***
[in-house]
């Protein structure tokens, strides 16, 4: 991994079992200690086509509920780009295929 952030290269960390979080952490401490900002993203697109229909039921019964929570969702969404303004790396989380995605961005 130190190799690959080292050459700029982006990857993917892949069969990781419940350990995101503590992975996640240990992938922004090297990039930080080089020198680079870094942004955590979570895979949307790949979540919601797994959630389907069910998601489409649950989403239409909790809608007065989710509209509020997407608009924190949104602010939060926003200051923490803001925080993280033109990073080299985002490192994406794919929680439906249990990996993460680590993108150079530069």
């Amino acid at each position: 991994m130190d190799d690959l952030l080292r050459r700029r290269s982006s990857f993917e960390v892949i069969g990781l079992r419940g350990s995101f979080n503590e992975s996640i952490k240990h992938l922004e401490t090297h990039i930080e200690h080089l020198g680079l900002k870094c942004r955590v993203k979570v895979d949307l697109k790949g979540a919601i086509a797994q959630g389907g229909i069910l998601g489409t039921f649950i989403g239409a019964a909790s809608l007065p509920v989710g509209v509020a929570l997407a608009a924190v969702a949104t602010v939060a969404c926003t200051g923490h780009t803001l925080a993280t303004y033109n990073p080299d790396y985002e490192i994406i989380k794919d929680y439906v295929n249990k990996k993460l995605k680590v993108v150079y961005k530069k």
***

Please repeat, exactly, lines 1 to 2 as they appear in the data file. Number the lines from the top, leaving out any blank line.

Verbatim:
[in-house]
């Protein structure tokens, strides 16, 4: 991994079992200690086509509920780009295929 952030290269960390979080952490401490900002993203697109229909039921019964929570969702969404303004790396989380995605961005 130190190799690959080292050459700029982006990857993917892949069969990781419940350990995101503590992975996640240990992938922004090297990039930080080089020198680079870094942004955590979570895979949307790949979540919601797994959630389907069910998601489409649950989403239409909790809608007065989710509209509020997407608009924190949104602010939060926003200051923490803001925080993280033109990073080299985002490192994406794919929680439906249990990996993460680590993108150079530069």